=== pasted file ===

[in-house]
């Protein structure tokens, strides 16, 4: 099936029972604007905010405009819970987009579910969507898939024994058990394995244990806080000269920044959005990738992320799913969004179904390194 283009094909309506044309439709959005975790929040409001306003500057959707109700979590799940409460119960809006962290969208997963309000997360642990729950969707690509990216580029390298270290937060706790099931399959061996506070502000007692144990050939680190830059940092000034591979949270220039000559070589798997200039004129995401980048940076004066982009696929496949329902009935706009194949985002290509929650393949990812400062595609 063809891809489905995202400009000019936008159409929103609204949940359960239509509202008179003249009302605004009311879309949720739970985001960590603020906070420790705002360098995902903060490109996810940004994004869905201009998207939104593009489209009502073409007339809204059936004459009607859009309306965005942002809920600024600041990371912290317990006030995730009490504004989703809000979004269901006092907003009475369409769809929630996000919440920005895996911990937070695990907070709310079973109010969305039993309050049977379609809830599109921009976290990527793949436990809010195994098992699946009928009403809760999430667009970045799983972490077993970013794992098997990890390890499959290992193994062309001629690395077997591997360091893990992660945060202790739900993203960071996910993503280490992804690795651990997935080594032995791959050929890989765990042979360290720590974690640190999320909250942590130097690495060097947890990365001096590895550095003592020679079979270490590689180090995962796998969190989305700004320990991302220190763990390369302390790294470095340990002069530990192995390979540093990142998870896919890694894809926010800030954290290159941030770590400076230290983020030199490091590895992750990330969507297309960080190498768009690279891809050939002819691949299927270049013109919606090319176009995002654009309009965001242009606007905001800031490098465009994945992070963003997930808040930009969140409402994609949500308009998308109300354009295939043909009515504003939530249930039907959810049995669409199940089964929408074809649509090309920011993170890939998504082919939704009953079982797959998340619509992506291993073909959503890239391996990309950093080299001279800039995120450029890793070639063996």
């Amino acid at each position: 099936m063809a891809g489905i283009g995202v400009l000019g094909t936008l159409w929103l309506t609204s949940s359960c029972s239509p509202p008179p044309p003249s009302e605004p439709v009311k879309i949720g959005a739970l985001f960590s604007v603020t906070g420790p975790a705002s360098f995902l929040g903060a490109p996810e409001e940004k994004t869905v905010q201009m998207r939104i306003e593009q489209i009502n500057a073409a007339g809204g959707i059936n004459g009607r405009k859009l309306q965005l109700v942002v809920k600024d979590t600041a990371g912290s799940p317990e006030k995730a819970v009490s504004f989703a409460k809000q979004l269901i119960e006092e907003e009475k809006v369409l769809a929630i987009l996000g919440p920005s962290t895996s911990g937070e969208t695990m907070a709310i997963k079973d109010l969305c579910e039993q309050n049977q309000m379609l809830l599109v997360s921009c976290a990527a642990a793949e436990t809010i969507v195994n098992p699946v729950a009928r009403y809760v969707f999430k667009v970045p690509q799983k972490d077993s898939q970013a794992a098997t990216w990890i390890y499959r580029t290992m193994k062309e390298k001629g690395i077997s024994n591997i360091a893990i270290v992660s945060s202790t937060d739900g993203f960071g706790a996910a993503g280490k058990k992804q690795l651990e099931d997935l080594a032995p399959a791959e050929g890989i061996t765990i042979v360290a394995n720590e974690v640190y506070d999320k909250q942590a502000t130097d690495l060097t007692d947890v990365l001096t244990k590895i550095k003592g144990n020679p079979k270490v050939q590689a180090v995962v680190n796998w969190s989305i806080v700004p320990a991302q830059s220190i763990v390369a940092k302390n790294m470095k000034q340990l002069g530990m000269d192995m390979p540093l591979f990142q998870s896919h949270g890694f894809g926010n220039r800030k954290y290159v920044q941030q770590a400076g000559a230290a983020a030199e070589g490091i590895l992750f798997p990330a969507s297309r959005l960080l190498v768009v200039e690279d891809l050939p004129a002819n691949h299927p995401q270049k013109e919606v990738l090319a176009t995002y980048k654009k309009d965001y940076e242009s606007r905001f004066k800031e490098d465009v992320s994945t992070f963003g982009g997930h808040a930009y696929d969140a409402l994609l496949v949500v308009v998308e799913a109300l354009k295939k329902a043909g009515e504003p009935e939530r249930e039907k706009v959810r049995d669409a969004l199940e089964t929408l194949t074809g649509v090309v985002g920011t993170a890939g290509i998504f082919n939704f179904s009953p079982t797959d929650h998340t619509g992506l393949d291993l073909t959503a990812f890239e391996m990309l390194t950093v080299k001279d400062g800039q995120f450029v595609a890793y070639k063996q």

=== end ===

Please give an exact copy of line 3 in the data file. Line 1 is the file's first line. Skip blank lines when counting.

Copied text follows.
């Amino acid at each position: 099936m063809a891809g489905i283009g995202v400009l000019g094909t936008l159409w929103l309506t609204s949940s359960c029972s239509p509202p008179p044309p003249s009302e605004p439709v009311k879309i949720g959005a739970l985001f960590s604007v603020t906070g420790p975790a705002s360098f995902l929040g903060a490109p996810e409001e940004k994004t869905v905010q201009m998207r939104i306003e593009q489209i009502n500057a073409a007339g809204g959707i059936n004459g009607r405009k859009l309306q965005l109700v942002v809920k600024d979590t600041a990371g912290s799940p317990e006030k995730a819970v009490s504004f989703a409460k809000q979004l269901i119960e006092e907003e009475k809006v369409l769809a929630i987009l996000g919440p920005s962290t895996s911990g937070e969208t695990m907070a709310i997963k079973d109010l969305c579910e039993q309050n049977q309000m379609l809830l599109v997360s921009c976290a990527a642990a793949e436990t809010i969507v195994n098992p699946v729950a009928r009403y809760v969707f999430k667009v970045p690509q799983k972490d077993s898939q970013a794992a098997t990216w990890i390890y499959r580029t290992m193994k062309e390298k001629g690395i077997s024994n591997i360091a893990i270290v992660s945060s202790t937060d739900g993203f960071g706790a996910a993503g280490k058990k992804q690795l651990e099931d997935l080594a032995p399959a791959e050929g890989i061996t765990i042979v360290a394995n720590e974690v640190y506070d999320k909250q942590a502000t130097d690495l060097t007692d947890v990365l001096t244990k590895i550095k003592g144990n020679p079979k270490v050939q590689a180090v995962v680190n796998w969190s989305i806080v700004p320990a991302q830059s220190i763990v390369a940092k302390n790294m470095k000034q340990l002069g530990m000269d192995m390979p540093l591979f990142q998870s896919h949270g890694f894809g926010n220039r800030k954290y290159v920044q941030q770590a400076g000559a230290a983020a030199e070589g490091i590895l992750f798997p990330a969507s297309r959005l960080l190498v768009v200039e690279d891809l050939p004129a002819n691949h299927p995401q270049k013109e919606v990738l090319a176009t995002y980048k654009k309009d965001y940076e242009s606007r905001f004066k800031e490098d465009v992320s994945t992070f963003g982009g997930h808040a930009y696929d969140a409402l994609l496949v949500v308009v998308e799913a109300l354009k295939k329902a043909g009515e504003p009935e939530r249930e039907k706009v959810r049995d669409a969004l199940e089964t929408l194949t074809g649509v090309v985002g920011t993170a890939g290509i998504f082919n939704f179904s009953p079982t797959d929650h998340t619509g992506l393949d291993l073909t959503a990812f890239e391996m990309l390194t950093v080299k001279d400062g800039q995120f450029v595609a890793y070639k063996q």